In choosing Mike Matheny as their new manager the Cardinals may have guaranteed that Terry Francona won’t be in a dugout on Opening Day.
There’s been some speculation about his interest in the Cubs’ opening, but nothing indicates he’s actually a candidate in Chicago and no other gigs are available. Well, except for his old job in Boston.
Peter Abraham of the Boston Globe writes that “it seems unlikely Francona would become a bench coach” and “could work for a team as a scout or consultant while waiting for something to open up.” Television is also a possibility, particularly after Francona did so well subbing for Tim McCarver on FOX during the playoffs.
And of course not starting the season as a manager doesn’t rule out ending the season as a manager. Given his experience and success Francona would seemingly be an obvious choice to step in should a contender fire its manager in the middle of the season and it’s easy to imagine his availability causing a team to drop their current guy earlier than they normally might. If he wants to manage again it’s tough to think Francona will be out of work for long.
The Padres fired manager Andy Green on Saturday, per an official team release. Bench coach Rod Barajas will step into the position for the remaining eight games of the 2019 season.
Executive Vice President and GM A.J. Preller gave a statement in the wake of Green’s dismissal:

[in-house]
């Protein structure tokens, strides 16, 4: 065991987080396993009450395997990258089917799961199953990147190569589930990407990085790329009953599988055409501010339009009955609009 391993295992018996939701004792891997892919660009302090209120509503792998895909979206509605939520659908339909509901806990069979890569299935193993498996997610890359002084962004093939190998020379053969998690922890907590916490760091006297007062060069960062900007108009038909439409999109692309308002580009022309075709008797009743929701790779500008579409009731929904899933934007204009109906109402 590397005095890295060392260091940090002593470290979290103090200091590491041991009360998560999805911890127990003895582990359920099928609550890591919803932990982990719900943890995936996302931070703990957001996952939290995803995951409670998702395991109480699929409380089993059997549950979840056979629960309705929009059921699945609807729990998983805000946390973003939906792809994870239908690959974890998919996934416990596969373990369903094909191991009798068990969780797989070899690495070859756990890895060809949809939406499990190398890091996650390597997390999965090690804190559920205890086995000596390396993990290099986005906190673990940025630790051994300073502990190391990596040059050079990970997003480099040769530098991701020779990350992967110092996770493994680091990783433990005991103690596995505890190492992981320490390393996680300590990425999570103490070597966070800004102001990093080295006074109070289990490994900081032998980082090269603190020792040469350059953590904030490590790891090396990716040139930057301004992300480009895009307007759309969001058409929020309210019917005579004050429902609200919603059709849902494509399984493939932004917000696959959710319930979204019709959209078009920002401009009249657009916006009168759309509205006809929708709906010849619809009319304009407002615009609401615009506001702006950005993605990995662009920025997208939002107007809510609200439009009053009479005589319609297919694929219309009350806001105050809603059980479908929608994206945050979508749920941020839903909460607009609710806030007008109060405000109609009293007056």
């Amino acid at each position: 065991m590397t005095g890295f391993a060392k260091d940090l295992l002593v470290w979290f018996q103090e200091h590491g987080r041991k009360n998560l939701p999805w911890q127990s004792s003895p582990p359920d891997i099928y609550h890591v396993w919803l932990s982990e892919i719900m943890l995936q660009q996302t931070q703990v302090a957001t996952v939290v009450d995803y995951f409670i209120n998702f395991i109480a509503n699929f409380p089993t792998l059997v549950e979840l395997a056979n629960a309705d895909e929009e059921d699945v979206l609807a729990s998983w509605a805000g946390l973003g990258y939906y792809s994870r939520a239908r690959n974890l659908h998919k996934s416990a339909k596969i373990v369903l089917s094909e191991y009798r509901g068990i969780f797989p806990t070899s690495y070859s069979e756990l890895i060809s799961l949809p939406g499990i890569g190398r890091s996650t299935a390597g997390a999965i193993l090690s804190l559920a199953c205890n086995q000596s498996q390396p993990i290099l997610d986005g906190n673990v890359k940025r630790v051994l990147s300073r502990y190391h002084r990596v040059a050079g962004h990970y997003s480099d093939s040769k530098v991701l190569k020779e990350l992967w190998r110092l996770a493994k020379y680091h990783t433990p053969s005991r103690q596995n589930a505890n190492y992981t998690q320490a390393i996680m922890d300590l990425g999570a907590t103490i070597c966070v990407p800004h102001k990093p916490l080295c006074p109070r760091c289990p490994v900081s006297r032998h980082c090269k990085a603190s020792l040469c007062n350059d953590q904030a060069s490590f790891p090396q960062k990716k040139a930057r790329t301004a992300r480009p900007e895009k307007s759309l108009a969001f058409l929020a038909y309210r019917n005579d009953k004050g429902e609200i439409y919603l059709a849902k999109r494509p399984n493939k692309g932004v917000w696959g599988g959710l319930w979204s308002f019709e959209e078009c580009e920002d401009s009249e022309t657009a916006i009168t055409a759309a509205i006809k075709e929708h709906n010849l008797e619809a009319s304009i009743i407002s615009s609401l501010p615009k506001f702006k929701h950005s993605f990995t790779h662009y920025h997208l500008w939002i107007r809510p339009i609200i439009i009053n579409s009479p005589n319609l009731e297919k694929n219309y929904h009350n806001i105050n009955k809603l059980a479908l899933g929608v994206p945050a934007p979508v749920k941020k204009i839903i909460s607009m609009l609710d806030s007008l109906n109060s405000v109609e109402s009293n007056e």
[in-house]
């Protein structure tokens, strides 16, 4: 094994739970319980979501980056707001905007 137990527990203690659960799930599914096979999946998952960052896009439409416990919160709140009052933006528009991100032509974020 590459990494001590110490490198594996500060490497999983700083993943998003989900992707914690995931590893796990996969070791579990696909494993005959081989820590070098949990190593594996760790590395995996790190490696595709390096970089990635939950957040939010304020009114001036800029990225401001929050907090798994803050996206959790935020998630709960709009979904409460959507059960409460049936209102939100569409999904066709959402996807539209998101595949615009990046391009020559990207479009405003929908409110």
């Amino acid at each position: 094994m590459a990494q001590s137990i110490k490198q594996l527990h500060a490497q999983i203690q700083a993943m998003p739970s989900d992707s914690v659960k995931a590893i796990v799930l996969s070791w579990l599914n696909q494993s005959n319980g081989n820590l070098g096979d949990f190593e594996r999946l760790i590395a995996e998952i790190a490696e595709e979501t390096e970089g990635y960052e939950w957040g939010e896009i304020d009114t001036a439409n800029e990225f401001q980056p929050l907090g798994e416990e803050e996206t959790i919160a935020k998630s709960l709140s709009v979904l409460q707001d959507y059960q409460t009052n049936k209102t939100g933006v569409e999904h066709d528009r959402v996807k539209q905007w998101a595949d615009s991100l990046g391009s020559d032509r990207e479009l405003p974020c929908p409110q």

I want to thank Andy for his tireless work and dedication to the Padres over the last four seasons. This was an incredibly difficult decision, but one we felt was necessary at this time to take our organization to the next level and expedite the process of bringing a championship to San Diego. Our search for a new manager will begin immediately.
In additional comments made to reporters, Preller added that the decision had not been made based on the Padres’ current win-loss record (a fourth-place 69-85 in the NL West), but rather on the lack of response coming from the team.
“Looking at the performance, looking at it from an improvement standing, we haven’t seen the team respond in the last few months,” Preller said. “When you get to the point where you’re questioning where things are headed … we have to make that call.”
Since his hiring in October 2015, Green has faced considerable challenges on the Padres’ long and winding path to postseason contention. He shepherded San Diego through four consecutive losing seasons, drawing a career 274-366 record as the club extended their streak to 13 seasons without a playoff appearance. And, despite some definite strides in the right direction — including an eight-year, $144 million pact with Eric Hosmer, a 10-year, $300 million pact with superstar Manny Machado, and the development of top prospect Fernando Tatís Jr. — lingering injuries and inexplicable slumps from key players stalled the rebuild longer than the Padres would have liked.
For now, they’ll prepare to roll the dice with a new skipper in 2020, though any potential candidates have yet to be identified for the role. It won’t come cheap, either, as Green inked a four-year extension back in 2017 — one that should have seen him through the team’s 2021 campaign.